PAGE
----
“How bold one gets when sure of being loved!” Sigmund Freud

The more comfortable you are with your camera, your lights, or your models the more mental energy is available to focus on your imagination!  Original, unique, and bold ideas will get you noticed, they also require imagination above and beyond the ordinary.  It’s only after you’ve invested the time falling in love with your craft and your tools that you are able to focus nearly completely on the idea and have the confidence to pull it off!

“The best way to know God is to love many things.” Vincent Van Gogh

I’m nothing but a fledgling photographer that takes images of beautiful people, I know this.  I want to be something more though.  I want to make images that get noticed by more and more people… Sometimes people see me as something more, just recently someone sent me a message asking how I got to where I am as a photographer… well, the advice I have for them is the same advice I have for myself, the only way to get to the next level is simple… just fall in love.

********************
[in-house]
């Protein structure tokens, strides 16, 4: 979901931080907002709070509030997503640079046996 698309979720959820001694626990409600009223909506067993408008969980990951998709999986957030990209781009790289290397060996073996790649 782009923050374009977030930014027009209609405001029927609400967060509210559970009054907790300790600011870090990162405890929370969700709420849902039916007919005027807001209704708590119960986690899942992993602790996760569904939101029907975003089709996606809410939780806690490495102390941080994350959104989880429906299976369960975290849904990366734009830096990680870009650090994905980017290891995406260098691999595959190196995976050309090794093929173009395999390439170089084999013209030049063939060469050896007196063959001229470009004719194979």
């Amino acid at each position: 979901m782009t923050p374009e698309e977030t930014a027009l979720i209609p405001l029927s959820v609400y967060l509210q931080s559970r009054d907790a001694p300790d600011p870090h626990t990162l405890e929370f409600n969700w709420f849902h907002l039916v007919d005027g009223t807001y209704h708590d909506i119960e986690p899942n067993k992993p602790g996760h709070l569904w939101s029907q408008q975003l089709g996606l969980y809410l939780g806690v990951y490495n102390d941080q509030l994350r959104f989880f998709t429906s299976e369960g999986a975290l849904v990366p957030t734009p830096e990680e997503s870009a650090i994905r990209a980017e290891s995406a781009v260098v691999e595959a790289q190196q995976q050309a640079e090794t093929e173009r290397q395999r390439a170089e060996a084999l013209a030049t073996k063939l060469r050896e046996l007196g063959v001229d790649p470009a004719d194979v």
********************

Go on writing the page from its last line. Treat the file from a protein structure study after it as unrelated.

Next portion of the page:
“I am sick of love.” King Solomon

Recently I reviewed an Elinchrom Octa, I was supposed to send it back a couple weeks ago but I decided that I wanted to fall in love… well, my time is up and I’m sending it back tomorrow but here is a smattering of results from the last couple weeks.  Evidence of a fledgling love affair with a great light shaping tool!  The separation will be short though, I’m ordering one from B&H this week.  🙂

Equipment used to achieve these images

Most of these images were three light setups with two rectangle softboxes providing the key and the Elinchrom Octa as the main light, a couple of them were a classic over-under light setup.

Jake Garn Photography